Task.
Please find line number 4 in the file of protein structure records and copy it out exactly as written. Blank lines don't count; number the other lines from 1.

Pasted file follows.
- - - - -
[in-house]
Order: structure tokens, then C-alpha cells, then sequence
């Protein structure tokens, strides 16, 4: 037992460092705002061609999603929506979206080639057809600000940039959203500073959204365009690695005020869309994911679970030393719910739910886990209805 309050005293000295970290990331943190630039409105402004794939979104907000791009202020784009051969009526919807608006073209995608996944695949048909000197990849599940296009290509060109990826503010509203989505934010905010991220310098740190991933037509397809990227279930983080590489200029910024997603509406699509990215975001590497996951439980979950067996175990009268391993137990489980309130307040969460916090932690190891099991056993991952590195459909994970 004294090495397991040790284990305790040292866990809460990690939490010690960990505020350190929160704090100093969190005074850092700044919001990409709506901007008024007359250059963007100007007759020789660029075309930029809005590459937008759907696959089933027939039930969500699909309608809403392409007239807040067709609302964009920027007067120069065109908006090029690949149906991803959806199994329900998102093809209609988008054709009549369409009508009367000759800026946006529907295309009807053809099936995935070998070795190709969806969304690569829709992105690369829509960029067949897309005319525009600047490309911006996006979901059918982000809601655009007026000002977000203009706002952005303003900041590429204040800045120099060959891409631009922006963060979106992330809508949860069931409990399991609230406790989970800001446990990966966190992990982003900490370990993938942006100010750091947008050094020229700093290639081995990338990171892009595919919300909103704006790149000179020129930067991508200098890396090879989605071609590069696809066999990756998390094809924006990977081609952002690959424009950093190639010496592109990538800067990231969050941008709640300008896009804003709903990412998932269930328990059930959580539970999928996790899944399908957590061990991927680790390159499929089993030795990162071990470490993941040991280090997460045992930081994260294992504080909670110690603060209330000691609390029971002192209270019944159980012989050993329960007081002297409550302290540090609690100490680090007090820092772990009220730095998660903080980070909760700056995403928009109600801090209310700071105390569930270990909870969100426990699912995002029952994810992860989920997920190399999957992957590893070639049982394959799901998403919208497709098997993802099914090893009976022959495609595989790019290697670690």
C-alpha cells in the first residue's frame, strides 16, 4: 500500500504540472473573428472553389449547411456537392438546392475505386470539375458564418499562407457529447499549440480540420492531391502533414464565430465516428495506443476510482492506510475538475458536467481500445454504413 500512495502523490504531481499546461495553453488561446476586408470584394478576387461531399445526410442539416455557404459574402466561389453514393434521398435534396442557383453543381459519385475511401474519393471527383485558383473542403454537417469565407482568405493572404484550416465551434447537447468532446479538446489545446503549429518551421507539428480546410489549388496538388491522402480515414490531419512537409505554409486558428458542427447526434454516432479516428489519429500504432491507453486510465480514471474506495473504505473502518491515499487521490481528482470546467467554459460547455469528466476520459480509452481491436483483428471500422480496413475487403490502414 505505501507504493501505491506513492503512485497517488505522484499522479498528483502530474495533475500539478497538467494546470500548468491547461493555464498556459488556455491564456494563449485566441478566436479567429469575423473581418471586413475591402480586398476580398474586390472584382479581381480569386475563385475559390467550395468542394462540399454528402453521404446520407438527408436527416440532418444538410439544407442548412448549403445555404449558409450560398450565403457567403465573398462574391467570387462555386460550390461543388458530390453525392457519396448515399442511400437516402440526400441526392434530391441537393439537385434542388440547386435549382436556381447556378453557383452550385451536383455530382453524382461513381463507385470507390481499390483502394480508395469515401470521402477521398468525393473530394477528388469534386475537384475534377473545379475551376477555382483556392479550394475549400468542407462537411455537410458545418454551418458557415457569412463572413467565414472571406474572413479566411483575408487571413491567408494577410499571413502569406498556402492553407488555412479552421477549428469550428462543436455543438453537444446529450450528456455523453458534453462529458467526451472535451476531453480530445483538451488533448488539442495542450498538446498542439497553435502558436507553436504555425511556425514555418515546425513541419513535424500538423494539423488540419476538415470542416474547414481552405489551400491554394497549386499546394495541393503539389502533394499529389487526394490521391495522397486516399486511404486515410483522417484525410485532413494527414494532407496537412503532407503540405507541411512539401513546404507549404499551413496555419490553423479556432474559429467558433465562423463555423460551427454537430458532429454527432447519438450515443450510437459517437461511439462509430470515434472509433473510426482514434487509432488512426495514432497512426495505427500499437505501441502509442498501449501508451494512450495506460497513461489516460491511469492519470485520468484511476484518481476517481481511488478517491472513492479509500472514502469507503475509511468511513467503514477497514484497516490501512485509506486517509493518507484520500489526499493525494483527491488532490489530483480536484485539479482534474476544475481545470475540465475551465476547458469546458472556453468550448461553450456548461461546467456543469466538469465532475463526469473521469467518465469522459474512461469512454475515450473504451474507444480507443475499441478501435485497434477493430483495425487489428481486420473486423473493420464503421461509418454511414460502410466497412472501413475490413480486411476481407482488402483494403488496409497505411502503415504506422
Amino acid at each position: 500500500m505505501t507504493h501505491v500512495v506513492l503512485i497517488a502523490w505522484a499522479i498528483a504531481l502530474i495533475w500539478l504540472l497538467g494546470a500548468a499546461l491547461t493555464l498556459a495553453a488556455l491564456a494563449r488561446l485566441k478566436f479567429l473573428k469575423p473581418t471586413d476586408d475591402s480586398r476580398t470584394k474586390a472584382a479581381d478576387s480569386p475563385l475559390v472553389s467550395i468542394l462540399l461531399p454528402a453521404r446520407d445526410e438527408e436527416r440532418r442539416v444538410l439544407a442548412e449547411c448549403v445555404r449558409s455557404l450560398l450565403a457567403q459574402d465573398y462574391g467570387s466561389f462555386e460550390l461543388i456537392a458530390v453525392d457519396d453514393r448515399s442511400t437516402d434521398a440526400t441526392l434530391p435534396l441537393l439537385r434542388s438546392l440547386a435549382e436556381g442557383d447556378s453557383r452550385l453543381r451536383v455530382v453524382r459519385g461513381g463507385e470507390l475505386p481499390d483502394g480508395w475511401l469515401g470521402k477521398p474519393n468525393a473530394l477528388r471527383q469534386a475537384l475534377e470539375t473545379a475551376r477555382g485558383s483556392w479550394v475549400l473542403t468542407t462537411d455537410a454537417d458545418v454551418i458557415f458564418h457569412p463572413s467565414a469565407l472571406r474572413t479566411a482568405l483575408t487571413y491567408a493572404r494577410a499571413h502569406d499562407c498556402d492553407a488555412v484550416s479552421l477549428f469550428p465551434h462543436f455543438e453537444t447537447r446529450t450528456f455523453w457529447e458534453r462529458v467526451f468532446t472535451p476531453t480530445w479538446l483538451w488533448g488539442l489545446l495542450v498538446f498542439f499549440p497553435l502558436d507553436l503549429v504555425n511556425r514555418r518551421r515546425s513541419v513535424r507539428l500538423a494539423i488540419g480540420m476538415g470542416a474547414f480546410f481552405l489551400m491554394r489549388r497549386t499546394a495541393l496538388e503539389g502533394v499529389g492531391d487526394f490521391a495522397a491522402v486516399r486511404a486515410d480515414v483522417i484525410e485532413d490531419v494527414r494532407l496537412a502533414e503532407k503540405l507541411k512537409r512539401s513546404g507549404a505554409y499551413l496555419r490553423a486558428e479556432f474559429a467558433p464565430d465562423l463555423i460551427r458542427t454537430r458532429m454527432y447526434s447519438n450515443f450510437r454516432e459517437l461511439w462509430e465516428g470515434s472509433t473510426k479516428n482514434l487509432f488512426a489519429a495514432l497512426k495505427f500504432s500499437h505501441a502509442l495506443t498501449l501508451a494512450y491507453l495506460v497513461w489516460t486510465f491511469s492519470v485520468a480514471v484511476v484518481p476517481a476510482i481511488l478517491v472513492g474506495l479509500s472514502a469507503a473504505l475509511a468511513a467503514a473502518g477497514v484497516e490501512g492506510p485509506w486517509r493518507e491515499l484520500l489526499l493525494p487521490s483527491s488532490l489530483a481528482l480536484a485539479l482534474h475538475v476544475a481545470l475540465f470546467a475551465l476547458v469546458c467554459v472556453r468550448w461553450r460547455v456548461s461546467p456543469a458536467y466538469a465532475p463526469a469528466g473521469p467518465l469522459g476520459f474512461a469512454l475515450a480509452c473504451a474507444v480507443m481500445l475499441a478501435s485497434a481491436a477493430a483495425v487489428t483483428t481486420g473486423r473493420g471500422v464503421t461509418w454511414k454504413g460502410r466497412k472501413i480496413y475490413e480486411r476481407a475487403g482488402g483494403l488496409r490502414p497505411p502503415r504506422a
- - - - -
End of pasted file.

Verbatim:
C-alpha cells in the first residue's frame, strides 16, 4: 500500500504540472473573428472553389449547411456537392438546392475505386470539375458564418499562407457529447499549440480540420492531391502533414464565430465516428495506443476510482492506510475538475458536467481500445454504413 500512495502523490504531481499546461495553453488561446476586408470584394478576387461531399445526410442539416455557404459574402466561389453514393434521398435534396442557383453543381459519385475511401474519393471527383485558383473542403454537417469565407482568405493572404484550416465551434447537447468532446479538446489545446503549429518551421507539428480546410489549388496538388491522402480515414490531419512537409505554409486558428458542427447526434454516432479516428489519429500504432491507453486510465480514471474506495473504505473502518491515499487521490481528482470546467467554459460547455469528466476520459480509452481491436483483428471500422480496413475487403490502414 505505501507504493501505491506513492503512485497517488505522484499522479498528483502530474495533475500539478497538467494546470500548468491547461493555464498556459488556455491564456494563449485566441478566436479567429469575423473581418471586413475591402480586398476580398474586390472584382479581381480569386475563385475559390467550395468542394462540399454528402453521404446520407438527408436527416440532418444538410439544407442548412448549403445555404449558409450560398450565403457567403465573398462574391467570387462555386460550390461543388458530390453525392457519396448515399442511400437516402440526400441526392434530391441537393439537385434542388440547386435549382436556381447556378453557383452550385451536383455530382453524382461513381463507385470507390481499390483502394480508395469515401470521402477521398468525393473530394477528388469534386475537384475534377473545379475551376477555382483556392479550394475549400468542407462537411455537410458545418454551418458557415457569412463572413467565414472571406474572413479566411483575408487571413491567408494577410499571413502569406498556402492553407488555412479552421477549428469550428462543436455543438453537444446529450450528456455523453458534453462529458467526451472535451476531453480530445483538451488533448488539442495542450498538446498542439497553435502558436507553436504555425511556425514555418515546425513541419513535424500538423494539423488540419476538415470542416474547414481552405489551400491554394497549386499546394495541393503539389502533394499529389487526394490521391495522397486516399486511404486515410483522417484525410485532413494527414494532407496537412503532407503540405507541411512539401513546404507549404499551413496555419490553423479556432474559429467558433465562423463555423460551427454537430458532429454527432447519438450515443450510437459517437461511439462509430470515434472509433473510426482514434487509432488512426495514432497512426495505427500499437505501441502509442498501449501508451494512450495506460497513461489516460491511469492519470485520468484511476484518481476517481481511488478517491472513492479509500472514502469507503475509511468511513467503514477497514484497516490501512485509506486517509493518507484520500489526499493525494483527491488532490489530483480536484485539479482534474476544475481545470475540465475551465476547458469546458472556453468550448461553450456548461461546467456543469466538469465532475463526469473521469467518465469522459474512461469512454475515450473504451474507444480507443475499441478501435485497434477493430483495425487489428481486420473486423473493420464503421461509418454511414460502410466497412472501413475490413480486411476481407482488402483494403488496409497505411502503415504506422